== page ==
Sharing Sheffield: Bridge Building

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‘The most common way people give up their power is by thinking they don’t have any’   Alice Walker

I wrote a blog at the turn of the year called Sharing Sheffield motivated by a sense that we are at a sliding doors moment in setting the future direction of the world, our country and the city where I live.

There is no doubt that we are living in a time of great change, and that for better or worse, old systems are breaking down and new patterns are emerging. On the one hand environmental, social, political and economic issues at all levels are looking pretty bleak but on the other hand humanity is offering up hope and new possibilities.

The immediate response, kindness, resourcefulness and courage of local communities and public services in the face of the recent terror attacks in the UK and the Glenfell Tower tragedy, was simply incredible.

What emerged for me was the power of everyday people to come together and make a positive difference, and the value of public services which are able to respond to a crisis and work in partnership with communities for the common good. These horrible events highlighted more than any randomised control trial or formal research project the importance of building communities which are compassionate and connected where people feel empowered to come together and take action for the benefit of others, both people they may already know and complete strangers.

The idea around Sharing Sheffield was that the formal health and care system is really important and necessary and should be cherished, valued and properly resourced, but also that much of what affects our health and wellbeing happens in our communities. The Health Foundation have recently released a report which states ‘as little as 10% of a populations health and wellbeing is linked to access to health care’, the rest includes social networks, money and resources, food, education, housing, environment and transport.

The Sharing Sheffield blog post was about valuing what happens in communities and finding ways for the formal system to help create the conditions where more power and potential can be unleashed.

In response to my blog and challenge, I was approached by Sheffield CCG (local NHS commissioners) to help design and facilitate the next ‘Shaping Sheffield’ event. Together with Janet Harris from the University of Sheffield we set about using some of the principles and practices around community development to create the idea of ‘Sharing Spaces’. We invited people with a specific interest to host a Sharing Space. Each Sharing Space also included a community activist who acted as a facilitator and a senior public service leader. Around 200 people from many different walks of life came together and we ended up with 7 Sharing Spaces focusing on; Older people, Transition, Food Revolution, Skills Sharing, Crowdfunding, Move More and Children and Young People.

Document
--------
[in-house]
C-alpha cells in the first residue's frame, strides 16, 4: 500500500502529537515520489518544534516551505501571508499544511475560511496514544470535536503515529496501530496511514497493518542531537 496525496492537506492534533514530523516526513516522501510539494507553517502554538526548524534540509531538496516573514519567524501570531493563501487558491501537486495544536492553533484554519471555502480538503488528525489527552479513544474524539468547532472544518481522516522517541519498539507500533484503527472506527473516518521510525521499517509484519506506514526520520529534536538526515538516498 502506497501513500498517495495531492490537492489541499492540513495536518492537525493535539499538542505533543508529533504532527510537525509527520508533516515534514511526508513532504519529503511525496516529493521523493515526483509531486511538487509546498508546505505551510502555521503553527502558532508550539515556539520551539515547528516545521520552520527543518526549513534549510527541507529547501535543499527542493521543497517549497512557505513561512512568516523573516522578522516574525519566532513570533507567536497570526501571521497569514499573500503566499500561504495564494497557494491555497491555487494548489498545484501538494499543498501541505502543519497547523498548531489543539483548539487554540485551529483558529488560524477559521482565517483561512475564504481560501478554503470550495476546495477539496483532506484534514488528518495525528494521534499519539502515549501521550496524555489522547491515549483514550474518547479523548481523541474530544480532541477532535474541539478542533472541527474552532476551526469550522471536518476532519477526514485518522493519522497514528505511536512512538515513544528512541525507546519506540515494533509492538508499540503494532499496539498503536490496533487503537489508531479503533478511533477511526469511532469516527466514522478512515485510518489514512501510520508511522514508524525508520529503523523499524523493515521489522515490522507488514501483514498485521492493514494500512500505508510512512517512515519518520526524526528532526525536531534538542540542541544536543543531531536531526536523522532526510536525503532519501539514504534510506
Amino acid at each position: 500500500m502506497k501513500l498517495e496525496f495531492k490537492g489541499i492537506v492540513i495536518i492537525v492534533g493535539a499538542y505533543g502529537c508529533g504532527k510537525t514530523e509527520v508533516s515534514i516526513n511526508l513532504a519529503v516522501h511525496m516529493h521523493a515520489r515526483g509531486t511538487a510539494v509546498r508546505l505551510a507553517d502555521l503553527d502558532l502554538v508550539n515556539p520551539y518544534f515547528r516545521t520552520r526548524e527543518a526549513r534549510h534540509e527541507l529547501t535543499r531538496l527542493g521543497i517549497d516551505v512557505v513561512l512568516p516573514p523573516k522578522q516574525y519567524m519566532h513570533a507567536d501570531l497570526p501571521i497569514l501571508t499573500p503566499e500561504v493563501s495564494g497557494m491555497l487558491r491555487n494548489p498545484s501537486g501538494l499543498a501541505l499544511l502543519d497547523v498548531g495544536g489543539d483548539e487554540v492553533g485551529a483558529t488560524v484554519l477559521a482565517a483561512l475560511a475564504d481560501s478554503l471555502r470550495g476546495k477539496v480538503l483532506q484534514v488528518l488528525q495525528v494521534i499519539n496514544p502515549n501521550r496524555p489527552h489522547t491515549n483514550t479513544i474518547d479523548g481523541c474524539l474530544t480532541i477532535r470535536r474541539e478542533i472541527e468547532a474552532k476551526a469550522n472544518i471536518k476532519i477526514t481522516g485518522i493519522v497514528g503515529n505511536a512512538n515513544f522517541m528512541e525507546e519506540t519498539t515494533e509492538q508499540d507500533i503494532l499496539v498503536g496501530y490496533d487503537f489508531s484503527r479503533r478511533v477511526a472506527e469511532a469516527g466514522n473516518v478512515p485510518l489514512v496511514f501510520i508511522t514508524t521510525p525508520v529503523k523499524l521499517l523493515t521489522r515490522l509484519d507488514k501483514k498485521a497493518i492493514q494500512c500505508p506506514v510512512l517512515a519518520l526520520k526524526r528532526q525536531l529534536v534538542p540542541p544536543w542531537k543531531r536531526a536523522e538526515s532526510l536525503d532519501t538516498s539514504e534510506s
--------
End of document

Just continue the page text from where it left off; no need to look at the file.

We started with everyone together exploring our hopes for the day and our ground rules/shared values. An emphasis on respect, inclusivity and collaboration emerged. One great activism ground rule I really liked came from Richard Fletcher  ‘If you are going to oppose, propose’!

In the context of the specific focus each group explored their shared goals, what resources they had in the group, what outside help was needed and small next steps.

Bringing people together

At the end of the day we came back together and shared our reflections. One of my favourite moments of the day was listening to the CCG Chair, Dr Tim Moorhead sharing what he had learnt about crowdsourcing from Sheffield Soup founder Pennie Raven. He promised to meet up with her in the future to explore how he and the system could help but he also recognised the importance of ensuring the system did not negatively affect the essence of what makes Sheffield Soup so fantastic.

Finally, at the end of the day we stole an idea (with permission) from Victoria Betton of Mhabitat and hung out our reflections, views and ideas for all to see on a washing line!

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We asked each of the groups to record their discussions and I have put this together in a digital report which has been published on the CCG website.

For me, what came out of the event was that we were just scratching the surface of the power and potential of what is happening in our communities. There is a need to build a bridge between the formal health and care system and communities and re-negotiate the relationship between the two.

Perhaps it is time to turn the whole thing on its head and understand that people and groups in communities are the frontline for our health and wellbeing. Collective community leadership needs to be valued and encouraged and the formal health and care system should be seen as an asset to communities not the other way around!

To make this happen bridge builders from within services and communities will need to create safe Sharing Spaces for open and honest dialogue and explore and transform the current power dynamic so we all become more powerful together and make the most of the amazing resources we have in our people, communities, public services and our place.


Yes, we are experiencing uncertain and very difficult times, but Alice Walker recognised that we each have the power to affect the future in our gift. Another female activist Helen Keller recognised the importance of bridge building and sharing that power for the collective good…..